With the preformed shell thus disposed inthe mold cavity 33, head 36 is lowered tothe position shown in Figure 1 wherein it seats in the recess 43 in the bed 32, closing the annular spacebetween die 33 and blank 2|. Hereupon, plunger 42 being removed from bore 4|, plastic substance 44 is introduced, preferably in the form of a slug, into the bore in suflicient quantity to fill the space between die 33 and the blank. Plunger 42 is then inserted art may be used.
It will be understood that the size of die 38 is such relative to the size of blank 2| as to produce a liner of requisite form and strength.
As may be seen in Figure 3, the inturned or rolled edge 24 affords a smooth finish for the outer lower edge of the completed cap and serves also as locking means for the adherent plastic substance.
. The cap thus formed gives a good appearance since its skirt portion is not externally deformed to provide threads or other locking abutment means. Such means are formed in the plastic material and the latter, being completely hidden in the preferred form of the cap illustrated, can be of inexpensive quality.
Decorative effects can be applied to the cap exterior during the molding operation by the use of a suitably relieved female mold such as is designated by the reference numeral 2|, Figure 4. The die cavity, as here shown, is provided with vertically extending ribs as at 2. and the cavity as a whole is somewhat downwardly convergent. The bottom wall of the cavity is convexed as at 20 and provided with a concentric annular channel ill.v During the molding operation as above described, the metal shell 3|, Figure 5, is conformed to the cavity 21 with the result as shown in Figure 5, the plastic liner being designated ll".
Various forms of locking abutments and exter-. nal conformation may be provided with the use of collapsible and/or separable dies. The present invention is .not limited to the simple form of apparatus herein disclosed.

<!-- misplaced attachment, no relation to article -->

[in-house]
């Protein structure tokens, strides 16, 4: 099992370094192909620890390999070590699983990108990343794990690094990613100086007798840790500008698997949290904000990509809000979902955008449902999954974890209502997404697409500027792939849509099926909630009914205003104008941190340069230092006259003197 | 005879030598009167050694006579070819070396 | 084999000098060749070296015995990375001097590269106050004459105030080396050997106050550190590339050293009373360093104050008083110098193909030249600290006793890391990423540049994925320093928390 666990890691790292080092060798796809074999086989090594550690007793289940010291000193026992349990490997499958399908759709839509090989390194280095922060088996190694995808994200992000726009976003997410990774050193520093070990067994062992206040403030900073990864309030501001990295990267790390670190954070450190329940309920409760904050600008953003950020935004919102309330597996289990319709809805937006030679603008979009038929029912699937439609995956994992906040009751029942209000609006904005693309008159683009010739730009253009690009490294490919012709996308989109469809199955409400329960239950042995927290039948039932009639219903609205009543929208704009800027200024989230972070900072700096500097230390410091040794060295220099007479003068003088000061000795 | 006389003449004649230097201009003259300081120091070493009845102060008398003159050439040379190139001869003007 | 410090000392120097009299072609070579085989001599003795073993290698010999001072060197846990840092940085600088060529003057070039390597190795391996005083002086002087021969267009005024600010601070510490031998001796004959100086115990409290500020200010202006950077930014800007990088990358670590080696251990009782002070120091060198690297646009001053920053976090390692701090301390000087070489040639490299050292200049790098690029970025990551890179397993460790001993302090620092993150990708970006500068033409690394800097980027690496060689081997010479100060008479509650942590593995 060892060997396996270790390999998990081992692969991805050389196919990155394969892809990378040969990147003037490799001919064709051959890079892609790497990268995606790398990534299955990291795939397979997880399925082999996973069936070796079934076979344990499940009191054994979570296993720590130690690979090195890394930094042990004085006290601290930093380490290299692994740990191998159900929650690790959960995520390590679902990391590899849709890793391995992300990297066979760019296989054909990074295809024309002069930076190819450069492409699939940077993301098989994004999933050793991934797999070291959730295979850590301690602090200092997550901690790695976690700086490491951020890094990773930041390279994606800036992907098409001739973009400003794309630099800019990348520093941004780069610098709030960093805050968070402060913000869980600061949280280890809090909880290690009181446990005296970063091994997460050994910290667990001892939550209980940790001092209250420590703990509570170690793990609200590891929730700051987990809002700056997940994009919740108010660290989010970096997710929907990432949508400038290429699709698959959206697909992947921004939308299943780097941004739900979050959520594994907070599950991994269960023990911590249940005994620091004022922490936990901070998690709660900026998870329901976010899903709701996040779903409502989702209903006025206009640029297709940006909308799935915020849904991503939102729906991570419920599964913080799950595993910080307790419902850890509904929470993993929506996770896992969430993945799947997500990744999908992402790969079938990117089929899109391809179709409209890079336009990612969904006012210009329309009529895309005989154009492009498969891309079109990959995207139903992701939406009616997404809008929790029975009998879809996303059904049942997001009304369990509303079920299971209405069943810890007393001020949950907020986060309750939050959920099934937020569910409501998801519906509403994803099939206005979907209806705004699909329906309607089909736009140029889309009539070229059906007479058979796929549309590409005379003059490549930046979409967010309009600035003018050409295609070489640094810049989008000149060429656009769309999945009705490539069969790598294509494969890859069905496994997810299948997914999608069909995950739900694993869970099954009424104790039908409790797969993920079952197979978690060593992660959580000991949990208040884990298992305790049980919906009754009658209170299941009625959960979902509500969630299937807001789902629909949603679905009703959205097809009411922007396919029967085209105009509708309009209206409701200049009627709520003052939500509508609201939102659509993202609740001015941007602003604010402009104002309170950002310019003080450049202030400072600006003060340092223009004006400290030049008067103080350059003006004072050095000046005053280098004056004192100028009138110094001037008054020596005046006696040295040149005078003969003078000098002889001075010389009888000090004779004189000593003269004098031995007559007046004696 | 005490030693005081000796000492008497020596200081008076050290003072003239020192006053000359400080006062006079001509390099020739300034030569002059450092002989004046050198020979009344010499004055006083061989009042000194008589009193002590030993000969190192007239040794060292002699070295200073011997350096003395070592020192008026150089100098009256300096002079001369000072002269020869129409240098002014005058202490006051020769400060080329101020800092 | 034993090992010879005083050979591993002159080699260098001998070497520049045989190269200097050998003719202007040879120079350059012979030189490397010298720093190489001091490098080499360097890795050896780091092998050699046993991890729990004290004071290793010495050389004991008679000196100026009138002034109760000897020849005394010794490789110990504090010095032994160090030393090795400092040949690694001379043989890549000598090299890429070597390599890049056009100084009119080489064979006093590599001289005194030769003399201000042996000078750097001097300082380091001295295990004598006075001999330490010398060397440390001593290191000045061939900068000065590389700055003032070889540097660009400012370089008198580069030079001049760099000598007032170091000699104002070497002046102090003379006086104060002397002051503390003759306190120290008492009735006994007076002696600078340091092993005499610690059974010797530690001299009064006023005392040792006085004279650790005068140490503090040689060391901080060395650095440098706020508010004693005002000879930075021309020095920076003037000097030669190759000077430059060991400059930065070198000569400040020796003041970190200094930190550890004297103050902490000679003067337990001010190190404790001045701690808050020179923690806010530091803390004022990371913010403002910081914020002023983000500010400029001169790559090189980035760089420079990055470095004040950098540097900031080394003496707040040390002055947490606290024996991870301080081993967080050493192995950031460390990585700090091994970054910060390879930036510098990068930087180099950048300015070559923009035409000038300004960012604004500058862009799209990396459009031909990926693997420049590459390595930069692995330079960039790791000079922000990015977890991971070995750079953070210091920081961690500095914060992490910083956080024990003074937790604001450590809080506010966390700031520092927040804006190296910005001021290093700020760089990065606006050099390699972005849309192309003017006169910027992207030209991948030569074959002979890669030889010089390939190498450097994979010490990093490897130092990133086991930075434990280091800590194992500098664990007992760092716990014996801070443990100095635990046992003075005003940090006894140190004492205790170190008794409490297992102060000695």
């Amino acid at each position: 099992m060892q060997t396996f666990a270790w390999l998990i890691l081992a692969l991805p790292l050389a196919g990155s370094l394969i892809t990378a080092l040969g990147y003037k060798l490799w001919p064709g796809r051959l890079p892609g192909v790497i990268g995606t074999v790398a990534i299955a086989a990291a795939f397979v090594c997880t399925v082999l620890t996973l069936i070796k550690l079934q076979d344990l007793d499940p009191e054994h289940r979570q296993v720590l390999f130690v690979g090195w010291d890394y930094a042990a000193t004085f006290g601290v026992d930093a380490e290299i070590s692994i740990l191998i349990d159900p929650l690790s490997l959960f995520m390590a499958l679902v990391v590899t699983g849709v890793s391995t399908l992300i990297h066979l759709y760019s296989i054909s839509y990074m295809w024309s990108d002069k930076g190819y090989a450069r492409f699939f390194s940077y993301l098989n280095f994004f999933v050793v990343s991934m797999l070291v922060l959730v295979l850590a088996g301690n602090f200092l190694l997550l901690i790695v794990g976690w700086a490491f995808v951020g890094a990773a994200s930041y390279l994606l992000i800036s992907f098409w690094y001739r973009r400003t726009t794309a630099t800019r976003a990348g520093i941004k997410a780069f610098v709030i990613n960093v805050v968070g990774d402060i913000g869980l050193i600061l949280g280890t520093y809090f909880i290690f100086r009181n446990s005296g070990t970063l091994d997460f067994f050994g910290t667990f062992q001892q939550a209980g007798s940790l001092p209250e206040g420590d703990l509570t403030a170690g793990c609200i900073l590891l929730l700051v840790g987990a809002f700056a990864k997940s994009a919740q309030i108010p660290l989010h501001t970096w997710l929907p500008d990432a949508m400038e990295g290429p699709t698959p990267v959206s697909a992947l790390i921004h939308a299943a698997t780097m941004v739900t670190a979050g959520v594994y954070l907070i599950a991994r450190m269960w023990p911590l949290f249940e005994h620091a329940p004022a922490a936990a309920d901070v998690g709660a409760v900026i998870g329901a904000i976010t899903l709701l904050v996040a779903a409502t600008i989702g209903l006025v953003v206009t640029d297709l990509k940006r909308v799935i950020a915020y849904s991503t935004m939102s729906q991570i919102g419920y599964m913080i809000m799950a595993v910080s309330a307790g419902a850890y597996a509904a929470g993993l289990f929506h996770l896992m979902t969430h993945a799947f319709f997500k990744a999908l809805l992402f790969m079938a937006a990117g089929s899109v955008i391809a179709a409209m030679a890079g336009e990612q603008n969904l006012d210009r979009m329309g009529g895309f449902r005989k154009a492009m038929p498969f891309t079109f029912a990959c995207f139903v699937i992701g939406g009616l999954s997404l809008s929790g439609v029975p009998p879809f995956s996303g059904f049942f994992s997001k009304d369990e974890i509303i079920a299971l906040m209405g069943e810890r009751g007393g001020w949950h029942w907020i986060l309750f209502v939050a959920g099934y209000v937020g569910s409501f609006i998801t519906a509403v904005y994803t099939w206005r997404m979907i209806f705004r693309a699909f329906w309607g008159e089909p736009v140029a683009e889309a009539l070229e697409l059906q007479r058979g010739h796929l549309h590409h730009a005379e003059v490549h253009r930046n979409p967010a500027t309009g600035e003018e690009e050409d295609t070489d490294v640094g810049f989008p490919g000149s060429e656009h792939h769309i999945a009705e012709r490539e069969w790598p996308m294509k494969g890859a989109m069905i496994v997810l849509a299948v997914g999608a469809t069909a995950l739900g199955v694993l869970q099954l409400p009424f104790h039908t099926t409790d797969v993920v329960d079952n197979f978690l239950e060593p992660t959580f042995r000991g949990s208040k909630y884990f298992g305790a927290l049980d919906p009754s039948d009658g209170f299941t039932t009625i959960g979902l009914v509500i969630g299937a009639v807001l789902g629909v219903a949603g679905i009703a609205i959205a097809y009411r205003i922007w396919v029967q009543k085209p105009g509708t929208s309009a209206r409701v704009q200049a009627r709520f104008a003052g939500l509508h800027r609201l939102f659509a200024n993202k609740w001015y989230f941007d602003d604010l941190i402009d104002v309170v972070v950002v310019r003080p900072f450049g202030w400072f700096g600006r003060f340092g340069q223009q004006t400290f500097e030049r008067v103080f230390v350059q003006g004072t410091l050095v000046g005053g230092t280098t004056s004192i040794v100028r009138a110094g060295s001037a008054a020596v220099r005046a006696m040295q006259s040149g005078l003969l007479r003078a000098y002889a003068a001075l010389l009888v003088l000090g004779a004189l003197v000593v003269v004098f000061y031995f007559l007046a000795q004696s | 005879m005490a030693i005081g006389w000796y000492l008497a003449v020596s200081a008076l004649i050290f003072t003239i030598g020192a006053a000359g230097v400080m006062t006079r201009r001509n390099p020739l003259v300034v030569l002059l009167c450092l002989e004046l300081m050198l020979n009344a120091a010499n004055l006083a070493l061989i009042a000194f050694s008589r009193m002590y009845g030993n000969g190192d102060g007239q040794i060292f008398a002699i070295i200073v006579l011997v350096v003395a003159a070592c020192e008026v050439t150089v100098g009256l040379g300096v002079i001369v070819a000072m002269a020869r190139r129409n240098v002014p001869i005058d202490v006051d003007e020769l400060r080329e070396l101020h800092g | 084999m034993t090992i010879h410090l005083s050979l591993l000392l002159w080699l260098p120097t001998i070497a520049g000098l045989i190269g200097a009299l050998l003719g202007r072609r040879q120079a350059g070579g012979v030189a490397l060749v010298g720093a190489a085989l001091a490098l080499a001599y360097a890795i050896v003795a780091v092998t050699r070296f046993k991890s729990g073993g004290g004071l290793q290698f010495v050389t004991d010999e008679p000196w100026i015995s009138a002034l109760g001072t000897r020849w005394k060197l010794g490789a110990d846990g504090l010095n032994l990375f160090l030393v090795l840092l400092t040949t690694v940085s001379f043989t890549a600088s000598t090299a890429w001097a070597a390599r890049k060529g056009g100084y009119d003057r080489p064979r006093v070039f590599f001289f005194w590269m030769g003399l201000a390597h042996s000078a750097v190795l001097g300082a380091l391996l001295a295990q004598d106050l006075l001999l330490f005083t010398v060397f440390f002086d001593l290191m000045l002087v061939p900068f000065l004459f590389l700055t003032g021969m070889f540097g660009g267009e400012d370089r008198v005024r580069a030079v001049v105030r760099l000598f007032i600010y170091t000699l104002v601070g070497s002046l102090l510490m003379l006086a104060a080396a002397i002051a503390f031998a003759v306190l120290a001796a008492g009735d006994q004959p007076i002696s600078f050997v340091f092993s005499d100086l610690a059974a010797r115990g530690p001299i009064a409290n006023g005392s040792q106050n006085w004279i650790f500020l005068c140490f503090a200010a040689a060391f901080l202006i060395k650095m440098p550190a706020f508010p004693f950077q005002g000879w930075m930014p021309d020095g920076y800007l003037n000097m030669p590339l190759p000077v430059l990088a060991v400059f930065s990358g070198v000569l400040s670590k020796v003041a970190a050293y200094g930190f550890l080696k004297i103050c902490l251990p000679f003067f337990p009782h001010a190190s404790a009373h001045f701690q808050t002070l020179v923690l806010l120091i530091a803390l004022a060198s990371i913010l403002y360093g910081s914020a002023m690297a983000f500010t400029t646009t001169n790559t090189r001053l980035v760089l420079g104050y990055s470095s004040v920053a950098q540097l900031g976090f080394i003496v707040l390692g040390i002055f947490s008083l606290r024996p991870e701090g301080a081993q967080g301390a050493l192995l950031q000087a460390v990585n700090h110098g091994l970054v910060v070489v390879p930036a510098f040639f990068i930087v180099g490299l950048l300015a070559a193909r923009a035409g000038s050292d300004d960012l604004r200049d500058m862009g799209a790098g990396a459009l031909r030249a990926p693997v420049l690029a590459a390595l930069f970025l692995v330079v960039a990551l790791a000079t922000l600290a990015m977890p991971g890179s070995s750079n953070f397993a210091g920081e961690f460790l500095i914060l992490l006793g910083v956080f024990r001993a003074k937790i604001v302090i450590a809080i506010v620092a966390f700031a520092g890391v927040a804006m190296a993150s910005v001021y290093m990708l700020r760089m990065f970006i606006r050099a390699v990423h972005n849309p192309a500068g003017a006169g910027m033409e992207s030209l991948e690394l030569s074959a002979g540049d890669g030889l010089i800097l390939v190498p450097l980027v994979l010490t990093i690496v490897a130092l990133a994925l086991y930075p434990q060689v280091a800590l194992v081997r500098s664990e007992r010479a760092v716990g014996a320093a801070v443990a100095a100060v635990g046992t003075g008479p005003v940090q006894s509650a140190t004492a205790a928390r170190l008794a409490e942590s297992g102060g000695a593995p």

In Figures 1 and 2, the end wall 22 of the shell 2| is assumed to be convexed in original manufacture. While this form of the bottom wall is, of course, not essential to the invention, it can also be obtained during the molding operation in the use of a blank such as is shown at 45 in Figure 6, this blank having a plane end wall 45' which is forced into conformation with the concaved bottom wall of the female die cavity by the pressure exerted on the inner surface thereof during the molding operation.
A fairly satisfactory article results with the use of a reinforcing band such as skirt portion 22 without the end wall 23. Under these conditions, the skirt portion of the molded body would 7 be as effectively reinforced as before, but thetop of the cap would be constituted solely by the thickness of plastic substance. On the other hand, with the use of the cup-shaped blank as described, the end wall of plastic substance may be more or less eliminated, it being merely essential to the invention that the skirt portion of the shell be lined with a united ring of plastic substance of such thickness as to be able to take the required conformation.
The external metal shell may, of course, be
.lacquered and printed or otherwise decorated as desired and, as above stated, is of particularly good appearance, due to the absence of mutilating locking-provisions. The locking provisions, at the same time, are substantially as eifective as though formed in the metal itself, and it will be evident that the cap as a whole is of a relatively simple nature so as to be cheaply manufactured. g